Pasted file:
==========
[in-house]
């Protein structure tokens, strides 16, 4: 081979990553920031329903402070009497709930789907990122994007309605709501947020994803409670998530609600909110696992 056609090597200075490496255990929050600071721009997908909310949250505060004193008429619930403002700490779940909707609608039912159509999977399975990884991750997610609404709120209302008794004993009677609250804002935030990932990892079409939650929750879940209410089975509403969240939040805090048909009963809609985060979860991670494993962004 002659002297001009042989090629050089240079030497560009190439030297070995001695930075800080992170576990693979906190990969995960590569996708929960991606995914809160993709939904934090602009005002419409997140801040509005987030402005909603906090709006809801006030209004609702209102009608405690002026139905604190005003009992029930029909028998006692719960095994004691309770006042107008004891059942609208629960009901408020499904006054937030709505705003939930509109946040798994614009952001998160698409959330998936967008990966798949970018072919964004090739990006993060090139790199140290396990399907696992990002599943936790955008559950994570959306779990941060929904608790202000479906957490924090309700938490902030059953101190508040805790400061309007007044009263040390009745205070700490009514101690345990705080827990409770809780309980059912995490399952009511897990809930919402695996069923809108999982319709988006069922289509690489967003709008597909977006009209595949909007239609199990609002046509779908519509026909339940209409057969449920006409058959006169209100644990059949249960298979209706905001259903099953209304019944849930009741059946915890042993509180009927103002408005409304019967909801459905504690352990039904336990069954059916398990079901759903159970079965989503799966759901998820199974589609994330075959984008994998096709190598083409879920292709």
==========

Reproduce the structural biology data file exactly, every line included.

[in-house]
């Protein structure tokens, strides 16, 4: 081979990553920031329903402070009497709930789907990122994007309605709501947020994803409670998530609600909110696992 056609090597200075490496255990929050600071721009997908909310949250505060004193008429619930403002700490779940909707609608039912159509999977399975990884991750997610609404709120209302008794004993009677609250804002935030990932990892079409939650929750879940209410089975509403969240939040805090048909009963809609985060979860991670494993962004 002659002297001009042989090629050089240079030497560009190439030297070995001695930075800080992170576990693979906190990969995960590569996708929960991606995914809160993709939904934090602009005002419409997140801040509005987030402005909603906090709006809801006030209004609702209102009608405690002026139905604190005003009992029930029909028998006692719960095994004691309770006042107008004891059942609208629960009901408020499904006054937030709505705003939930509109946040798994614009952001998160698409959330998936967008990966798949970018072919964004090739990006993060090139790199140290396990399907696992990002599943936790955008559950994570959306779990941060929904608790202000479906957490924090309700938490902030059953101190508040805790400061309007007044009263040390009745205070700490009514101690345990705080827990409770809780309980059912995490399952009511897990809930919402695996069923809108999982319709988006069922289509690489967003709008597909977006009209595949909007239609199990609002046509779908519509026909339940209409057969449920006409058959006169209100644990059949249960298979209706905001259903099953209304019944849930009741059946915890042993509180009927103002408005409304019967909801459905504690352990039904336990069954059916398990079901759903159970079965989503799966759901998820199974589609994330075959984008994998096709190598083409879920292709």